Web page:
Controversial fights:

Joe only had two, the first Buddy Baer and JJWalcott fights which he quickly avenged with savage KOs in the rematches vs far too many controversial fights for Ali, really too embarrassing to mention that he always benefited from every controversy. Big advantage Joe who consistently took care of business in a more professional way than did Ali who needed a lot of help from the suits.

Unified America behind him:

Joe

Split up America over him:

Ali

Won a Supreme Court Decision:

Ali, of course, major props and maybe the highlight of his life.

Young Cassius

Young Cassius “The Greatest” Clay

Summoned to the White House by the President for consultation on impending military desegregation policy:

Joe, the one and only.

Inspiration for the two most prominent black civil rights spokesmen in history:

Both Martin Luther King and Nelson Mandela count Joe Louis as providing the inspiration for a higher dignity and purpose of what their people might achieve if allowed their civil rights.

Who loses to Leon?

Ali, of course. Joe on his worst day in shackles and blindfolded could never lose to Leon.

Now, lest this take on a wholly one sided analysis, in general most fans would agree that Joe Frazier and George Foreman are better than the best Joe took on, but Ali never really showed he was better than Frazier. Most can finally admit Joe whooped the holy jinn out of him the first fight, and did it in spite of referee Mercante near poking out his only good eye midway through the fight. The second fight was competitive and close, and the third a happenstance of incredible good fortune when Frazier’s scout couldn’t make it from Ali’s corner to Frazier’s corner to tell them Ali was quitting. Joe was on his feet bouncing around like a rubber ball waiting to be unleashed when Eddie Futch pulled the plug as Ali stood up and collapsed. Nor could the terribly grievous conditions in Zaire that all favored Ali ever be replicated, thus no rematch with George who only spent 9 seconds on the canvas in his first career knockdown, yet was counted out. Compare to Ali who collapsed seconds later for a 30 count that took his legions to elevate him over to his corner.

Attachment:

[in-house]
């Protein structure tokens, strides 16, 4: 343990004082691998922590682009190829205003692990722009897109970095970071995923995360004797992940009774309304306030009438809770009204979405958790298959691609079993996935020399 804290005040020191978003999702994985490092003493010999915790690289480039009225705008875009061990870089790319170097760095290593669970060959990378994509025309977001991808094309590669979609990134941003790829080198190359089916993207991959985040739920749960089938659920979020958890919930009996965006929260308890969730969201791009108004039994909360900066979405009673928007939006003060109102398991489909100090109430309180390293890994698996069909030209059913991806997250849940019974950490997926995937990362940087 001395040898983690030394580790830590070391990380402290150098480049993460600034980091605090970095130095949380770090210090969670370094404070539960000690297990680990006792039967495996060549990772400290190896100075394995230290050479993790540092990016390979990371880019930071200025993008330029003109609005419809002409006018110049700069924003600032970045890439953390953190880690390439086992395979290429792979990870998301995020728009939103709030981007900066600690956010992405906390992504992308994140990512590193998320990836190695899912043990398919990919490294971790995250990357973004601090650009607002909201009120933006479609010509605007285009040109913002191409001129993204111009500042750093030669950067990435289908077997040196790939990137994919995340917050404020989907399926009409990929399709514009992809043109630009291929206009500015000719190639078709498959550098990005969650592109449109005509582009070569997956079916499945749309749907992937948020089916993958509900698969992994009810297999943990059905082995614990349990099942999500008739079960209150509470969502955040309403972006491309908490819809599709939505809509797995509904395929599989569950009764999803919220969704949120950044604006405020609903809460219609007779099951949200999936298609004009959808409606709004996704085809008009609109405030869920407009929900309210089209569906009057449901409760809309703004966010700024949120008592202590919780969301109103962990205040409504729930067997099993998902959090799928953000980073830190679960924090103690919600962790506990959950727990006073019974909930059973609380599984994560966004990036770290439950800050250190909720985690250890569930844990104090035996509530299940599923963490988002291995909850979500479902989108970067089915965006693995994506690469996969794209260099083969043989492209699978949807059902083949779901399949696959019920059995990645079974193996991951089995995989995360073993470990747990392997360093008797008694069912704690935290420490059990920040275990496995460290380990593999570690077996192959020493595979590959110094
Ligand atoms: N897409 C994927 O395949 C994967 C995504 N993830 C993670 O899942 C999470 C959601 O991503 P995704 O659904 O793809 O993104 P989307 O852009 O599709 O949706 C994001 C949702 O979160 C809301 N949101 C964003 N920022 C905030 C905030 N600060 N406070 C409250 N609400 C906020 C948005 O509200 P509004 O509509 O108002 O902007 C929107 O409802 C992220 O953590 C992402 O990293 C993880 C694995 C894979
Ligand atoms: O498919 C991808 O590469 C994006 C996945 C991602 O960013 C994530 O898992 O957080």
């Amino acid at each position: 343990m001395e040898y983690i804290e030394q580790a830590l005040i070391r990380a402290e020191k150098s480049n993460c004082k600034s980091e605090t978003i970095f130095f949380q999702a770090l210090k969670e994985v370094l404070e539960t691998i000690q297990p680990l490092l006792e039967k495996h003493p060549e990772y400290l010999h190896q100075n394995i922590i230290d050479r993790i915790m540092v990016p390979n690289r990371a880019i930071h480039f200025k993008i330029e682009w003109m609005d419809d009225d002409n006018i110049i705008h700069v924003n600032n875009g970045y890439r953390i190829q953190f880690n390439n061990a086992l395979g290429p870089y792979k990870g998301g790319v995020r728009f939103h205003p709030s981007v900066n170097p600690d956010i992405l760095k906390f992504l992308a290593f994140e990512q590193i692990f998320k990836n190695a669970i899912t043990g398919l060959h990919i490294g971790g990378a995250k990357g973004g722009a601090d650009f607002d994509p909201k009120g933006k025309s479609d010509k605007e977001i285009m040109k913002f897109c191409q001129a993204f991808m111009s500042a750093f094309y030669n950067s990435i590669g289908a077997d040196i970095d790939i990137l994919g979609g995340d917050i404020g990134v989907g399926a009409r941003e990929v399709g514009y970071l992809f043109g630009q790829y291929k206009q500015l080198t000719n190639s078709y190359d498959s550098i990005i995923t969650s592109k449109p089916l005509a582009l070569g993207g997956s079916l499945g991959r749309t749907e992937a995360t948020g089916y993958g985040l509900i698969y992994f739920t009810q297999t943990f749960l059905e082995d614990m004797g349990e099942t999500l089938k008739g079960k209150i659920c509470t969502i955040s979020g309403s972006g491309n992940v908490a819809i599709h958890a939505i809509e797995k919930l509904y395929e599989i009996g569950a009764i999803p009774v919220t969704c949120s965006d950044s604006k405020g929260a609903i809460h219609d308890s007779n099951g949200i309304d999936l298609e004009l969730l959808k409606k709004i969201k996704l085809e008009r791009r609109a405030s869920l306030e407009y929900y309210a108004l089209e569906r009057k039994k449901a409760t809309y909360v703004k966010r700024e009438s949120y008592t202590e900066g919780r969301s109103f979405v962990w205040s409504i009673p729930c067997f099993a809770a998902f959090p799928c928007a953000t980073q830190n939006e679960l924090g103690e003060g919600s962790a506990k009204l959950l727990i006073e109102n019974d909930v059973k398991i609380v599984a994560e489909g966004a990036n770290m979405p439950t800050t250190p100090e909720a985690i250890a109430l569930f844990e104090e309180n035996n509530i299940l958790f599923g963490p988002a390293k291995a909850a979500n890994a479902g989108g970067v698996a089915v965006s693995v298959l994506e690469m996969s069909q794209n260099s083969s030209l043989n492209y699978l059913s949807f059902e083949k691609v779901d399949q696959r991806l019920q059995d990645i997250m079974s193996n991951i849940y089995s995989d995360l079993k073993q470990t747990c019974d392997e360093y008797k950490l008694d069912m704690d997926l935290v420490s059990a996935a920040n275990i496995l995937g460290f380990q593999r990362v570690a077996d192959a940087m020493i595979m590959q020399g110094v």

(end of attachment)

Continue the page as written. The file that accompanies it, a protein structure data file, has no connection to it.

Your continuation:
Yeah, and maybe Sonny Liston was better than Joe’s best too, but Joe could easily beat a fighter who quit on his stool and take a dive as well as the next guy, so let’s keep it real…over and out.

 

 

A Tribute to the “Champion”

What Champion is that you ask?

It just so happens that the order of “Revelation” goes Kirk Douglas, Rocky Marciano, Muhammad Ali, and Jack Dempsey  that was sparked by wondering if Kirk Douglas was still living?

There have been a plethora of boxing films made, too many poorly made and lost in ignominy, but the “Champion” refers to a 1949 release of an acclaimed adaptation of a Ring Lardner story starring Kirk Douglas that was one of the true fight film standouts.